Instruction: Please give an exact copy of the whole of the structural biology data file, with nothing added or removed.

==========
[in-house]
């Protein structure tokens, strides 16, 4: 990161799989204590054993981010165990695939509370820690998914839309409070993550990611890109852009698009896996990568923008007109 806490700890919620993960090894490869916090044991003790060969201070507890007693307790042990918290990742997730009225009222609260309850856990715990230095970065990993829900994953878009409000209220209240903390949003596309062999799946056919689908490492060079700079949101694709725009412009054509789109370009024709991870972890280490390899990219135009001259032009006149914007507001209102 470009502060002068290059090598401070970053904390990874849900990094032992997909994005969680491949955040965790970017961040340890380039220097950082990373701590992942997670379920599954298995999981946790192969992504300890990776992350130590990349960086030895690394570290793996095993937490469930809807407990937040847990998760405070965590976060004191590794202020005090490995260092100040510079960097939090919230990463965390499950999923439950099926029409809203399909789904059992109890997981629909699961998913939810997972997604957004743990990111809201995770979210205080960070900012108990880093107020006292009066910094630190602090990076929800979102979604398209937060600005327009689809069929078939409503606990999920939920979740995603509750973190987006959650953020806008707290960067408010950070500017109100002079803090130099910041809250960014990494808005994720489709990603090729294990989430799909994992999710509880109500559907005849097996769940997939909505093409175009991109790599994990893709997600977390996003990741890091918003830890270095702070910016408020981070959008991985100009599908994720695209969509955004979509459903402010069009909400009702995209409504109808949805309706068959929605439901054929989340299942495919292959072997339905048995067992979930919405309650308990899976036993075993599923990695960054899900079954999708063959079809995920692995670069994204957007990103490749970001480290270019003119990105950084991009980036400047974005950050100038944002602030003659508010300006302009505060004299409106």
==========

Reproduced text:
[in-house]
């Protein structure tokens, strides 16, 4: 990161799989204590054993981010165990695939509370820690998914839309409070993550990611890109852009698009896996990568923008007109 806490700890919620993960090894490869916090044991003790060969201070507890007693307790042990918290990742997730009225009222609260309850856990715990230095970065990993829900994953878009409000209220209240903390949003596309062999799946056919689908490492060079700079949101694709725009412009054509789109370009024709991870972890280490390899990219135009001259032009006149914007507001209102 470009502060002068290059090598401070970053904390990874849900990094032992997909994005969680491949955040965790970017961040340890380039220097950082990373701590992942997670379920599954298995999981946790192969992504300890990776992350130590990349960086030895690394570290793996095993937490469930809807407990937040847990998760405070965590976060004191590794202020005090490995260092100040510079960097939090919230990463965390499950999923439950099926029409809203399909789904059992109890997981629909699961998913939810997972997604957004743990990111809201995770979210205080960070900012108990880093107020006292009066910094630190602090990076929800979102979604398209937060600005327009689809069929078939409503606990999920939920979740995603509750973190987006959650953020806008707290960067408010950070500017109100002079803090130099910041809250960014990494808005994720489709990603090729294990989430799909994992999710509880109500559907005849097996769940997939909505093409175009991109790599994990893709997600977390996003990741890091918003830890270095702070910016408020981070959008991985100009599908994720695209969509955004979509459903402010069009909400009702995209409504109808949805309706068959929605439901054929989340299942495919292959072997339905048995067992979930919405309650308990899976036993075993599923990695960054899900079954999708063959079809995920692995670069994204957007990103490749970001480290270019003119990105950084991009980036400047974005950050100038944002602030003659508010300006302009505060004299409106």